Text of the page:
North Korean strongman Kim Jong Un tearfully pleaded with his insular nation’s women to have more children to offset declining birth rates.
Flanked by other uniformed leaders, Kim said boosting the population would help to strengthen the country as audience members cried in emotional solidarity.
“Stopping the decline in birth rates and providing good childcare and education are all our family affairs that we should solve together with our mothers,” Kim said in his speech.
According to South Korea’s government statistics agency, the average North Korean woman was expected to have 1.79 kids in 2022, down from 1.88 in 2014.
While that number is far higher than in rival South Korea, where the fertility rate dipped to 0.78 in 2022, Kim asserted that North Korean women had to up their birth rate as he dabbed at his eyes with a white handkerchief.
The rapt crowd lustily applauded Kim at other points in the speech, state media images showed.
According to North Korean outlets, the country is offering special benefits for families with three or more children.
These include free housing, food, medicine, household goods and educational incentives.
Some observers have noted that Kim frequently appears in public with his young daughter, Ju Ae, in a possible public relations bid to encourage more families.
Sunday’s event — dubbed the National Mothers meeting — was the first one held in more than a decade.
In addition to having more kids, Kim counseled North Korean women to raise children in a way that would enhance the Communist nation’s future prospects.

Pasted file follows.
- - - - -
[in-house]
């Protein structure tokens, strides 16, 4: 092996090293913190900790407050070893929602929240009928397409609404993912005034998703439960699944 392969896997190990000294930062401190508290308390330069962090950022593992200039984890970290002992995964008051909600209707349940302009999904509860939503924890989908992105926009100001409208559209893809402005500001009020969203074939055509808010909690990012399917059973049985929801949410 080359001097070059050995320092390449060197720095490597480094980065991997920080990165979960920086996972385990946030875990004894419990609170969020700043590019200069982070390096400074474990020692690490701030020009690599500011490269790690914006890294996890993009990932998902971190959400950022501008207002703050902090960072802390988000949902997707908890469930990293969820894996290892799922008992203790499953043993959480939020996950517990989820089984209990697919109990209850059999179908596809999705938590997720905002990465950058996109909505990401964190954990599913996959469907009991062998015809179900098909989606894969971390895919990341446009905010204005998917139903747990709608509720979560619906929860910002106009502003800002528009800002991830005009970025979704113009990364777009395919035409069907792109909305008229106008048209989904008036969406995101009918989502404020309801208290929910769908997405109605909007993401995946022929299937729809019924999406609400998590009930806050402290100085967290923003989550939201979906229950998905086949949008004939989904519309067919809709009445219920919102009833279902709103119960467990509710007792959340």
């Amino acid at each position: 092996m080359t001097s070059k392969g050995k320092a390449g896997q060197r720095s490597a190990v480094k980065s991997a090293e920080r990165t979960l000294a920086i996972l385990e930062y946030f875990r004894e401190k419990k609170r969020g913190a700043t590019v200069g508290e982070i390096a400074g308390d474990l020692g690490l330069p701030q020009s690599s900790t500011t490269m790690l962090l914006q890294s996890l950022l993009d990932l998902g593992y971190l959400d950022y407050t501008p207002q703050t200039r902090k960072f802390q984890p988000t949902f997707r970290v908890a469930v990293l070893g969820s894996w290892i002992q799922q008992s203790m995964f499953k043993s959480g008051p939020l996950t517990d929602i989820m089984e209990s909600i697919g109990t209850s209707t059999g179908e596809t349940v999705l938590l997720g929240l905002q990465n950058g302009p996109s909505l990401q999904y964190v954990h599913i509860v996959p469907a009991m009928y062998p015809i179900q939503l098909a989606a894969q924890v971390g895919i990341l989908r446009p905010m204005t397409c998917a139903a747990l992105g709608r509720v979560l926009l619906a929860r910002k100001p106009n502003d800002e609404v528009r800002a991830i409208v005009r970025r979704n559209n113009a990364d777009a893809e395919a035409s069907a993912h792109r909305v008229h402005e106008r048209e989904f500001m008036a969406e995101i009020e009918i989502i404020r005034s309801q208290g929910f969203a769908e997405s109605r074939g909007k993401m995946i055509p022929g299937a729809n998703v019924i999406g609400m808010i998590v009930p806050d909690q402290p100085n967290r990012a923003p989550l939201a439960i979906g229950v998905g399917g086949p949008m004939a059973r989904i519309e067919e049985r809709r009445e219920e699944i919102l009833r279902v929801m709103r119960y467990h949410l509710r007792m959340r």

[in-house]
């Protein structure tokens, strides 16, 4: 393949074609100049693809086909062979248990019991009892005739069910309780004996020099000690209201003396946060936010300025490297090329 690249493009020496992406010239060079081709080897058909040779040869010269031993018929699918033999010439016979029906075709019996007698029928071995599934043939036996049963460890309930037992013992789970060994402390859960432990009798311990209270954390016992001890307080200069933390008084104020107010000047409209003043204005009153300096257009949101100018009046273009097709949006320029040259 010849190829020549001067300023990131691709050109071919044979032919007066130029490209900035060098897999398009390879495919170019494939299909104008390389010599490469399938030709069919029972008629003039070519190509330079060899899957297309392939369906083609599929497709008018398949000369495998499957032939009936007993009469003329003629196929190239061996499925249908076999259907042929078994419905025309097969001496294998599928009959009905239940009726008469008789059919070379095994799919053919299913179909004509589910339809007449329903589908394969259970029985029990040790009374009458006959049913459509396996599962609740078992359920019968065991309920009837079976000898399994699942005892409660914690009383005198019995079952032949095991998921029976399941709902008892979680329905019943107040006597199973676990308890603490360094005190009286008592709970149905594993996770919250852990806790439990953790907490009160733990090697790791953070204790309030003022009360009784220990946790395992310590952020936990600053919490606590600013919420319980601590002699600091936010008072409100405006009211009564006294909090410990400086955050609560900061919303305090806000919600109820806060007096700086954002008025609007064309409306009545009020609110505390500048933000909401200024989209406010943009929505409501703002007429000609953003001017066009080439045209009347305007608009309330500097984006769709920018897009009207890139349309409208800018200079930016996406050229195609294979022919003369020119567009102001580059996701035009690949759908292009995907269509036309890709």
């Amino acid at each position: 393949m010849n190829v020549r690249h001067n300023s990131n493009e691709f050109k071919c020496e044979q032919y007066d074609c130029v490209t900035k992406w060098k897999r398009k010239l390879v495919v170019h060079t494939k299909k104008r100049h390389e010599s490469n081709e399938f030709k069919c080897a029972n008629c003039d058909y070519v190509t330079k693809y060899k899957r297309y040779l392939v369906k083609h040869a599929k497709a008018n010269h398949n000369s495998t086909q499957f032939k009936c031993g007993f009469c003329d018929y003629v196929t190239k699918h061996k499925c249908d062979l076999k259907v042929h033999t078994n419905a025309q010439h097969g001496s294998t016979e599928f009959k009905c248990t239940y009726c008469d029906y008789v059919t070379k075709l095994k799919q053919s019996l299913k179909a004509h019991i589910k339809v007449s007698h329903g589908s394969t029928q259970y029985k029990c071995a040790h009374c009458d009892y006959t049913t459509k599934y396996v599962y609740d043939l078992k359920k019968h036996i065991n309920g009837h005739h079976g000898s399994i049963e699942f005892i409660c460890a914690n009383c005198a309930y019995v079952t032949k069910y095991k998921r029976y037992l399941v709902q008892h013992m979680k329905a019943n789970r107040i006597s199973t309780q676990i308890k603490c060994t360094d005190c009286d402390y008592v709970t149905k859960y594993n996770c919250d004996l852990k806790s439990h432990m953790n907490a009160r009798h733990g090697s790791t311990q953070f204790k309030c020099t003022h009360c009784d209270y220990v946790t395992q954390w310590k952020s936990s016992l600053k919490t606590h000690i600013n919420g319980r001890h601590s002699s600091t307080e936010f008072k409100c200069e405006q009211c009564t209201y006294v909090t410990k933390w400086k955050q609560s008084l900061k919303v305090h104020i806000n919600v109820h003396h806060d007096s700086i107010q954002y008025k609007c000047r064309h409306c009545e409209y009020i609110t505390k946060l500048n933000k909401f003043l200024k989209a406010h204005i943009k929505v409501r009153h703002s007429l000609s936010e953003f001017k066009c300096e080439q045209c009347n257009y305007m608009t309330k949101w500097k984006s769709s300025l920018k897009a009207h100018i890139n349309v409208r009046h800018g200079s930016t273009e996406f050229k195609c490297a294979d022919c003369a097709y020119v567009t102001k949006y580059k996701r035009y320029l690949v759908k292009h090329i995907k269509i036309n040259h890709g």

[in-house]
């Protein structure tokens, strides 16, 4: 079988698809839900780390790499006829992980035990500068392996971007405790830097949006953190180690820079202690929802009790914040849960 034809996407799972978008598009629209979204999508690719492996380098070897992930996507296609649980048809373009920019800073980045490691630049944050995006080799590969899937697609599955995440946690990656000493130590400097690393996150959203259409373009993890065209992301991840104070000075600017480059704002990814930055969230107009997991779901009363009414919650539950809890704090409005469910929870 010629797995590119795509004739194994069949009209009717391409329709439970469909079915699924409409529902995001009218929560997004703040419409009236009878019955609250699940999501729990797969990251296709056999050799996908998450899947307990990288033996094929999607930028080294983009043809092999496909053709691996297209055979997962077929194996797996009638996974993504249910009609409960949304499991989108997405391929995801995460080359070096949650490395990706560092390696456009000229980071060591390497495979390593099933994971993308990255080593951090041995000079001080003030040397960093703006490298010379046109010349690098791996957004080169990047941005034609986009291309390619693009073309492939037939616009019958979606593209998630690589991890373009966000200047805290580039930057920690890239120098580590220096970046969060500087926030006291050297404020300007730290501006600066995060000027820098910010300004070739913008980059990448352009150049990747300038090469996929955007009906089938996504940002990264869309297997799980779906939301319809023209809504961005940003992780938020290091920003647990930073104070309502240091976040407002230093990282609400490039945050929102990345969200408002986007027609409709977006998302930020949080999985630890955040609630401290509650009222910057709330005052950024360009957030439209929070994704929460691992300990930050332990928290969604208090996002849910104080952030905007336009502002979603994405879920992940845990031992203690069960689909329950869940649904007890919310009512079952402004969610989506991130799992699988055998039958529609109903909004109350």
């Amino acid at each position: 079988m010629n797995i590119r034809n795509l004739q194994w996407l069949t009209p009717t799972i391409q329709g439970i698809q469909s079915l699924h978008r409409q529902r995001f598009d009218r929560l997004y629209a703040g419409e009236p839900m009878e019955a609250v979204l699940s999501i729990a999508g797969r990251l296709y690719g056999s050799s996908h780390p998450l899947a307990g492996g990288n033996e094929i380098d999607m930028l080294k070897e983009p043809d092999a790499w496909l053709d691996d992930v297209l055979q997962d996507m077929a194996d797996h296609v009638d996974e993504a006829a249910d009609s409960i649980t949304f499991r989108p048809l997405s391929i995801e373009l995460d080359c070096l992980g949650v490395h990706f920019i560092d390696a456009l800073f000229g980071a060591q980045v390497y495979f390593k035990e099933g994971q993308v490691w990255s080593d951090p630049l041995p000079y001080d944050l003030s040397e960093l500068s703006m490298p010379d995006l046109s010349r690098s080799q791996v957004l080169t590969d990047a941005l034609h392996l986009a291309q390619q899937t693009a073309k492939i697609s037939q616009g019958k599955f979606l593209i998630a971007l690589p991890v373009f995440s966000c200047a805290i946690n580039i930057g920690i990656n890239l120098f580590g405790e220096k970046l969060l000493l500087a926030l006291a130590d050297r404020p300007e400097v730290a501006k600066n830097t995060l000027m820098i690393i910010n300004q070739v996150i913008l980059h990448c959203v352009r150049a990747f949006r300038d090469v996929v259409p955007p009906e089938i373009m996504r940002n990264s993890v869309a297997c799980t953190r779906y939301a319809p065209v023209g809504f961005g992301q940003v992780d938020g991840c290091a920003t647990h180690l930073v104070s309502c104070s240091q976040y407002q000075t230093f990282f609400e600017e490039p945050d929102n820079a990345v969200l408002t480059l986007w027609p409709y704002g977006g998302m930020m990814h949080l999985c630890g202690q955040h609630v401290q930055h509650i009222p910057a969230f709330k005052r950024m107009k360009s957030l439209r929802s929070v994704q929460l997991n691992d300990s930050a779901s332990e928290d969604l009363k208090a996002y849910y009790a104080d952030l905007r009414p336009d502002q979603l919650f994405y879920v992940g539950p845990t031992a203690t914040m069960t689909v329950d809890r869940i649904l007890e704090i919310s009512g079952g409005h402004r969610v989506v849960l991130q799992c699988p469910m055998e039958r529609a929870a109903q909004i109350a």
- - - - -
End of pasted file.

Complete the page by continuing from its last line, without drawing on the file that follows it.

Their priorities, Kim said, should “include bringing up their children so that they will steadfastly carry forward our revolution, eliminating the recently increasing non-socialist practices, promoting family harmony and social unity, establishing a sound way of cultural and moral life, making the communist virtues and traits of helping and leading one another forward prevail over our society, stopping the declining birth rate, and taking good care of children and educating them effectively.”
Declining population figures could have implications on a number of fronts for North Korea — including its military.
The nation boasts the fourth-largest standing army in the world with roughly 1.3 million soldiers — despite ranking 56th in total population.
Any acute decline in population could erode those ranks and potentially imperil the heavily sanctioned and largely isolated socialist government.